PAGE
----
One of the very best books written about Ruist ideas for a lay audience in recent years is Amy Olberding’s The Wrong of Rudeness: Learning Modern Civility from Ancient Chinese Philosophy. To get a taste of Olberding’s ideas, check out her recent blog post, 20 Theses Regarding Civility. Here’s a brief excerpt:
Civility is not about what individual people deserve and it’s somewhat dangerous to treat it this way. It is morally hazardous for each to act as moral judge in daily life, using our prosaic interactions (civil and uncivil) to levy judgments about people’s moral standing or character. We will rarely know enough to do this accurately or responsibly. So too, a world where signals of respect and consideration are doled out like seals of approval by individuals is a world that promises radically worsening ideological clustering, homogenized “bubbles,” etc.Amy Olberding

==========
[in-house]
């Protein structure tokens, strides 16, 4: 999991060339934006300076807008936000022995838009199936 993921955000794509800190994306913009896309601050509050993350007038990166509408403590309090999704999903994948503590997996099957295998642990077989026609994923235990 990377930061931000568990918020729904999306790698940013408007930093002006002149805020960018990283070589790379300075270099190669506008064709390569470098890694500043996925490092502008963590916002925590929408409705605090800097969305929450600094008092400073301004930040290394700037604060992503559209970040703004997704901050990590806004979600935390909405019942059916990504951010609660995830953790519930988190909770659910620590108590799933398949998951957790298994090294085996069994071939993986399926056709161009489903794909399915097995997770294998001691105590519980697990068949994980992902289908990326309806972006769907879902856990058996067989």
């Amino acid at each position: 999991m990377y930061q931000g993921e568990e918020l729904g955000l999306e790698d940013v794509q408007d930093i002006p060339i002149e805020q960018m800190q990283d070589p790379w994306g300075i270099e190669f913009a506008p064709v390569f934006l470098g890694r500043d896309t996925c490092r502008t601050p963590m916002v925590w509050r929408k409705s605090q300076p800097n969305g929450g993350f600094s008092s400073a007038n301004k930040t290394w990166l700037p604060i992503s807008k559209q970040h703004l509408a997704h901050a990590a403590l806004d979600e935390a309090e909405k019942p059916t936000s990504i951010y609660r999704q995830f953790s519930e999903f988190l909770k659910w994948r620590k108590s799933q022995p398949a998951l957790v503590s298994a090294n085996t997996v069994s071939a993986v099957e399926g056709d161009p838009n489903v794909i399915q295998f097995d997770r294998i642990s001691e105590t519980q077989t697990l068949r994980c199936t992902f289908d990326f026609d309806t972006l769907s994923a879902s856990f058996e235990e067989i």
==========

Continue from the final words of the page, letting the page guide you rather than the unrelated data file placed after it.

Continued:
Sometimes we act as if civility is a kind of treat reserved for those who deserve it. We’re happy to hand out this treat to people whom we judge are deserving of it and equally happy to withhold the treat from those who don’t. This idea appeals to our sense of justice or fairness.
As Olberding points out, however, we’re probably not great judges in these matters. And, when we dish out our civility selectively, we’re likely to reinforce our bubbles by warmly welcoming those who already agree with us and pushing away those who don’t.
Civility is ultimately a form of communication. The message it communicates is this: I respect you. If we determine to respect everyone, regardless of whether or not they agree with us, then it follows that we should treat everyone with civility.
As Olberding points out in the rest of the article, however, this does not mean that we try to agree with everyone.